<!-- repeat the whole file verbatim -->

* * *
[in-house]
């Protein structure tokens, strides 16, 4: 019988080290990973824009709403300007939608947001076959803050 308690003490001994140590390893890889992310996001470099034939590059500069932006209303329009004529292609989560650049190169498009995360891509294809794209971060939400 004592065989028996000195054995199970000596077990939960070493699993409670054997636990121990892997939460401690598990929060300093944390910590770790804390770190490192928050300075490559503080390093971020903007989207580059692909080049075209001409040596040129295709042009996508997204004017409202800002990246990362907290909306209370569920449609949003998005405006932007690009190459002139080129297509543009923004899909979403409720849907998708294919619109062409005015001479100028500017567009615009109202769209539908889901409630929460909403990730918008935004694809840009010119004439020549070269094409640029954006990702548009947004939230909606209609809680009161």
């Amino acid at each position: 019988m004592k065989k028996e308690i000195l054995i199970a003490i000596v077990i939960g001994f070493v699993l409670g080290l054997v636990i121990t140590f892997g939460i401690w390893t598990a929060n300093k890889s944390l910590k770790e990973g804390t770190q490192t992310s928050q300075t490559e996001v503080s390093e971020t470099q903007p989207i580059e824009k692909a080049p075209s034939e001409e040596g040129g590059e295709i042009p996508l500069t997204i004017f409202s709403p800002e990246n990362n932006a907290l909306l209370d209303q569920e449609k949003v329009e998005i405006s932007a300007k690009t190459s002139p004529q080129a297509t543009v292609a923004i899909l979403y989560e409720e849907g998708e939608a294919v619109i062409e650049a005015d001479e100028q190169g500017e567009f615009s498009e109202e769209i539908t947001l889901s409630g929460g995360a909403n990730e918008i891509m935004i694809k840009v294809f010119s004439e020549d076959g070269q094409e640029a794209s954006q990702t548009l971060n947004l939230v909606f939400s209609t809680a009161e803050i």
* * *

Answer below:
[in-house]
């Protein structure tokens, strides 16, 4: 019988080290990973824009709403300007939608947001076959803050 308690003490001994140590390893890889992310996001470099034939590059500069932006209303329009004529292609989560650049190169498009995360891509294809794209971060939400 004592065989028996000195054995199970000596077990939960070493699993409670054997636990121990892997939460401690598990929060300093944390910590770790804390770190490192928050300075490559503080390093971020903007989207580059692909080049075209001409040596040129295709042009996508997204004017409202800002990246990362907290909306209370569920449609949003998005405006932007690009190459002139080129297509543009923004899909979403409720849907998708294919619109062409005015001479100028500017567009615009109202769209539908889901409630929460909403990730918008935004694809840009010119004439020549070269094409640029954006990702548009947004939230909606209609809680009161």
């Amino acid at each position: 019988m004592k065989k028996e308690i000195l054995i199970a003490i000596v077990i939960g001994f070493v699993l409670g080290l054997v636990i121990t140590f892997g939460i401690w390893t598990a929060n300093k890889s944390l910590k770790e990973g804390t770190q490192t992310s928050q300075t490559e996001v503080s390093e971020t470099q903007p989207i580059e824009k692909a080049p075209s034939e001409e040596g040129g590059e295709i042009p996508l500069t997204i004017f409202s709403p800002e990246n990362n932006a907290l909306l209370d209303q569920e449609k949003v329009e998005i405006s932007a300007k690009t190459s002139p004529q080129a297509t543009v292609a923004i899909l979403y989560e409720e849907g998708e939608a294919v619109i062409e650049a005015d001479e100028q190169g500017e567009f615009s498009e109202e769209i539908t947001l889901s409630g929460g995360a909403n990730e918008i891509m935004i694809k840009v294809f010119s004439e020549d076959g070269q094409e640029a794209s954006q990702t548009l971060n947004l939230v909606f939400s209609t809680a009161e803050i």